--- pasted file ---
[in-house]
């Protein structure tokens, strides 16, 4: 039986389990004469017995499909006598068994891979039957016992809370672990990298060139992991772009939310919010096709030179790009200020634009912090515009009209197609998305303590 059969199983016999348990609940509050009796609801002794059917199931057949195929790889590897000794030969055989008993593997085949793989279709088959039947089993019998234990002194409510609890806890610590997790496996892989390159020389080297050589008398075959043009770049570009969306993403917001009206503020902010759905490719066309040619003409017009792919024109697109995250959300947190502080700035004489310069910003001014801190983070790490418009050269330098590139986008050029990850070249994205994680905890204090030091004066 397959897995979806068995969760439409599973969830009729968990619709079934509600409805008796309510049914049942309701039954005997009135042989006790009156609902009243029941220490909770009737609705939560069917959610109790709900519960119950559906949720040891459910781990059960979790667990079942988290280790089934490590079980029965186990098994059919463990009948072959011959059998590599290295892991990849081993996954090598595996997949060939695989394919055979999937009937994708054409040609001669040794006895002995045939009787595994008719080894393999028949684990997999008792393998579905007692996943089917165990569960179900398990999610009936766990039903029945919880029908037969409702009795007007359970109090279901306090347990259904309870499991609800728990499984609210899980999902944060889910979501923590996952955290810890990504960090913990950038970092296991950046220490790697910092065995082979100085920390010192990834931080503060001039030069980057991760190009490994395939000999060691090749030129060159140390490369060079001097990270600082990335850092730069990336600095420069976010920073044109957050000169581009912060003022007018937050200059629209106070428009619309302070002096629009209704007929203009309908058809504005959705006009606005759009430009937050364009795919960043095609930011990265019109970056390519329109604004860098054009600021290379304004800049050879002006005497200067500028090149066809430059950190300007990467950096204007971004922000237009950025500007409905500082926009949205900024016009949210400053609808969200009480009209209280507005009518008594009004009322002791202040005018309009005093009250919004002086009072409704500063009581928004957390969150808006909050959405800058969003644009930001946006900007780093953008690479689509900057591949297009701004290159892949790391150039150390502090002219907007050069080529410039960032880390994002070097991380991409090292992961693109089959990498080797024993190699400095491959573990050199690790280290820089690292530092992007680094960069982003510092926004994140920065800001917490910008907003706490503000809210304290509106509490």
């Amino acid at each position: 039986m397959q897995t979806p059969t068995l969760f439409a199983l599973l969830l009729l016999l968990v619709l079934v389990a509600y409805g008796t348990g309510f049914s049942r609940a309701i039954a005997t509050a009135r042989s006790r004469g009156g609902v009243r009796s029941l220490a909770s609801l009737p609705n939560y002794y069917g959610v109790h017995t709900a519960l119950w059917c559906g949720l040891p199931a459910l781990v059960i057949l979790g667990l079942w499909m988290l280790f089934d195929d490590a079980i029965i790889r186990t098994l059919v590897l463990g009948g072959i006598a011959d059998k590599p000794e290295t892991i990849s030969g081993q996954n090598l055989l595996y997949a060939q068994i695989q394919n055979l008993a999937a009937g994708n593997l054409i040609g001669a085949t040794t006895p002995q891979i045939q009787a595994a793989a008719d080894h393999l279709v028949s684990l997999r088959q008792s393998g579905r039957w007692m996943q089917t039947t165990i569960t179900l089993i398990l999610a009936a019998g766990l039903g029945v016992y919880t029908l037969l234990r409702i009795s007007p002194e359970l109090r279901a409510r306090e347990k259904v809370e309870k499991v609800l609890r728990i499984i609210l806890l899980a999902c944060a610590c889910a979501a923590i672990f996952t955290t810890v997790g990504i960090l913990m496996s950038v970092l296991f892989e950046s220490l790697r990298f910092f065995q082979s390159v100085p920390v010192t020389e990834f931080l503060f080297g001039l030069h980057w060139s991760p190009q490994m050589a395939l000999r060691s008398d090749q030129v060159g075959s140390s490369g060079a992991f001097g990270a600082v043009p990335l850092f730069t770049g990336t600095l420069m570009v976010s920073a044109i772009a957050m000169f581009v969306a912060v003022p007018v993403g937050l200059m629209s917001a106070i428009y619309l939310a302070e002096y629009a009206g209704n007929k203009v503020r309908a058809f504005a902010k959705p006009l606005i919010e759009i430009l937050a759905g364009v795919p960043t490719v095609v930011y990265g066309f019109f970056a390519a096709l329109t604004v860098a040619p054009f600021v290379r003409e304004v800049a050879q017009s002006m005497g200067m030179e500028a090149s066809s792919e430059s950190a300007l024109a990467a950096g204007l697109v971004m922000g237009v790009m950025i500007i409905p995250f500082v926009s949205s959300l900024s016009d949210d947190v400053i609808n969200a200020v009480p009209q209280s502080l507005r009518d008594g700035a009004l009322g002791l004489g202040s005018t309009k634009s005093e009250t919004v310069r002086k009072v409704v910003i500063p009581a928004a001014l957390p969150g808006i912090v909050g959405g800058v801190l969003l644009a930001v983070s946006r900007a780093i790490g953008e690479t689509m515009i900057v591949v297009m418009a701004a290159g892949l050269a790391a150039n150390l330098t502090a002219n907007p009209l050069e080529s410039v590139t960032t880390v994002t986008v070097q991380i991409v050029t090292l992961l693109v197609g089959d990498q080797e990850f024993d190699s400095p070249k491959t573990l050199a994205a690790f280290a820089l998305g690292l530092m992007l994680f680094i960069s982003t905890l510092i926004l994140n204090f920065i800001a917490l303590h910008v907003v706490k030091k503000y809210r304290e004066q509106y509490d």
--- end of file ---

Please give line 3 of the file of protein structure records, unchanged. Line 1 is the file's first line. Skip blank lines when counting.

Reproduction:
């Amino acid at each position: 039986m397959q897995t979806p059969t068995l969760f439409a199983l599973l969830l009729l016999l968990v619709l079934v389990a509600y409805g008796t348990g309510f049914s049942r609940a309701i039954a005997t509050a009135r042989s006790r004469g009156g609902v009243r009796s029941l220490a909770s609801l009737p609705n939560y002794y069917g959610v109790h017995t709900a519960l119950w059917c559906g949720l040891p199931a459910l781990v059960i057949l979790g667990l079942w499909m988290l280790f089934d195929d490590a079980i029965i790889r186990t098994l059919v590897l463990g009948g072959i006598a011959d059998k590599p000794e290295t892991i990849s030969g081993q996954n090598l055989l595996y997949a060939q068994i695989q394919n055979l008993a999937a009937g994708n593997l054409i040609g001669a085949t040794t006895p002995q891979i045939q009787a595994a793989a008719d080894h393999l279709v028949s684990l997999r088959q008792s393998g579905r039957w007692m996943q089917t039947t165990i569960t179900l089993i398990l999610a009936a019998g766990l039903g029945v016992y919880t029908l037969l234990r409702i009795s007007p002194e359970l109090r279901a409510r306090e347990k259904v809370e309870k499991v609800l609890r728990i499984i609210l806890l899980a999902c944060a610590c889910a979501a923590i672990f996952t955290t810890v997790g990504i960090l913990m496996s950038v970092l296991f892989e950046s220490l790697r990298f910092f065995q082979s390159v100085p920390v010192t020389e990834f931080l503060f080297g001039l030069h980057w060139s991760p190009q490994m050589a395939l000999r060691s008398d090749q030129v060159g075959s140390s490369g060079a992991f001097g990270a600082v043009p990335l850092f730069t770049g990336t600095l420069m570009v976010s920073a044109i772009a957050m000169f581009v969306a912060v003022p007018v993403g937050l200059m629209s917001a106070i428009y619309l939310a302070e002096y629009a009206g209704n007929k203009v503020r309908a058809f504005a902010k959705p006009l606005i919010e759009i430009l937050a759905g364009v795919p960043t490719v095609v930011y990265g066309f019109f970056a390519a096709l329109t604004v860098a040619p054009f600021v290379r003409e304004v800049a050879q017009s002006m005497g200067m030179e500028a090149s066809s792919e430059s950190a300007l024109a990467a950096g204007l697109v971004m922000g237009v790009m950025i500007i409905p995250f500082v926009s949205s959300l900024s016009d949210d947190v400053i609808n969200a200020v009480p009209q209280s502080l507005r009518d008594g700035a009004l009322g002791l004489g202040s005018t309009k634009s005093e009250t919004v310069r002086k009072v409704v910003i500063p009581a928004a001014l957390p969150g808006i912090v909050g959405g800058v801190l969003l644009a930001v983070s946006r900007a780093i790490g953008e690479t689509m515009i900057v591949v297009m418009a701004a290159g892949l050269a790391a150039n150390l330098t502090a002219n907007p009209l050069e080529s410039v590139t960032t880390v994002t986008v070097q991380i991409v050029t090292l992961l693109v197609g089959d990498q080797e990850f024993d190699s400095p070249k491959t573990l050199a994205a690790f280290a820089l998305g690292l530092m992007l994680f680094i960069s982003t905890l510092i926004l994140n204090f920065i800001a917490l303590h910008v907003v706490k030091k503000y809210r304290e004066q509106y509490d």